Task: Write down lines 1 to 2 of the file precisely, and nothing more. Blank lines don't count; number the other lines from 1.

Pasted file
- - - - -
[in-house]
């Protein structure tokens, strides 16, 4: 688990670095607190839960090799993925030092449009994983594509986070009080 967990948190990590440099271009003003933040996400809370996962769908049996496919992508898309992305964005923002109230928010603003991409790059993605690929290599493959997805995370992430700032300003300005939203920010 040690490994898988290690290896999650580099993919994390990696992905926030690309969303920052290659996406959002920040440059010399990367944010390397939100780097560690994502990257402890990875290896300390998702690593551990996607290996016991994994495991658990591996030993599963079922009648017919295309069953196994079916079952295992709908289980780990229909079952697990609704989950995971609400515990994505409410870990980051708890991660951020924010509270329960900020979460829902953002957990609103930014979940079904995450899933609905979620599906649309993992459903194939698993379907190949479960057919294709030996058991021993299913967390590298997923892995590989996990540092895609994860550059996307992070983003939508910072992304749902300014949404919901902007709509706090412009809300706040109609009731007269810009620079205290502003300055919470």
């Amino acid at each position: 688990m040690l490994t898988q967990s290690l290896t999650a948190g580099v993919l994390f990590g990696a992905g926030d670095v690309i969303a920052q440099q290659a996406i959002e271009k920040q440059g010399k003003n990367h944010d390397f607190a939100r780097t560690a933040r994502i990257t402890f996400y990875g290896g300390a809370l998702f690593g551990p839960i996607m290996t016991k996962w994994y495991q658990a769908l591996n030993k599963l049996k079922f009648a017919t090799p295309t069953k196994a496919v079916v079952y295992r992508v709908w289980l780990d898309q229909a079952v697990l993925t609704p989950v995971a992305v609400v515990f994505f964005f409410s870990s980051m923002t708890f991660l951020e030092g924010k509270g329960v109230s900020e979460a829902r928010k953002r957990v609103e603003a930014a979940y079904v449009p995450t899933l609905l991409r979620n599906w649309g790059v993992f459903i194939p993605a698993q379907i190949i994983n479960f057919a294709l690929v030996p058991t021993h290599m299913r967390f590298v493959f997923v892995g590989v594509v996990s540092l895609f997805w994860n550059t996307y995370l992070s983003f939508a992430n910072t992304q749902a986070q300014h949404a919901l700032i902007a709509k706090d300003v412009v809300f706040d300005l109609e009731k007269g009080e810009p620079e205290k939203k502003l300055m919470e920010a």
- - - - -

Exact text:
[in-house]
């Protein structure tokens, strides 16, 4: 688990670095607190839960090799993925030092449009994983594509986070009080 967990948190990590440099271009003003933040996400809370996962769908049996496919992508898309992305964005923002109230928010603003991409790059993605690929290599493959997805995370992430700032300003300005939203920010 040690490994898988290690290896999650580099993919994390990696992905926030690309969303920052290659996406959002920040440059010399990367944010390397939100780097560690994502990257402890990875290896300390998702690593551990996607290996016991994994495991658990591996030993599963079922009648017919295309069953196994079916079952295992709908289980780990229909079952697990609704989950995971609400515990994505409410870990980051708890991660951020924010509270329960900020979460829902953002957990609103930014979940079904995450899933609905979620599906649309993992459903194939698993379907190949479960057919294709030996058991021993299913967390590298997923892995590989996990540092895609994860550059996307992070983003939508910072992304749902300014949404919901902007709509706090412009809300706040109609009731007269810009620079205290502003300055919470």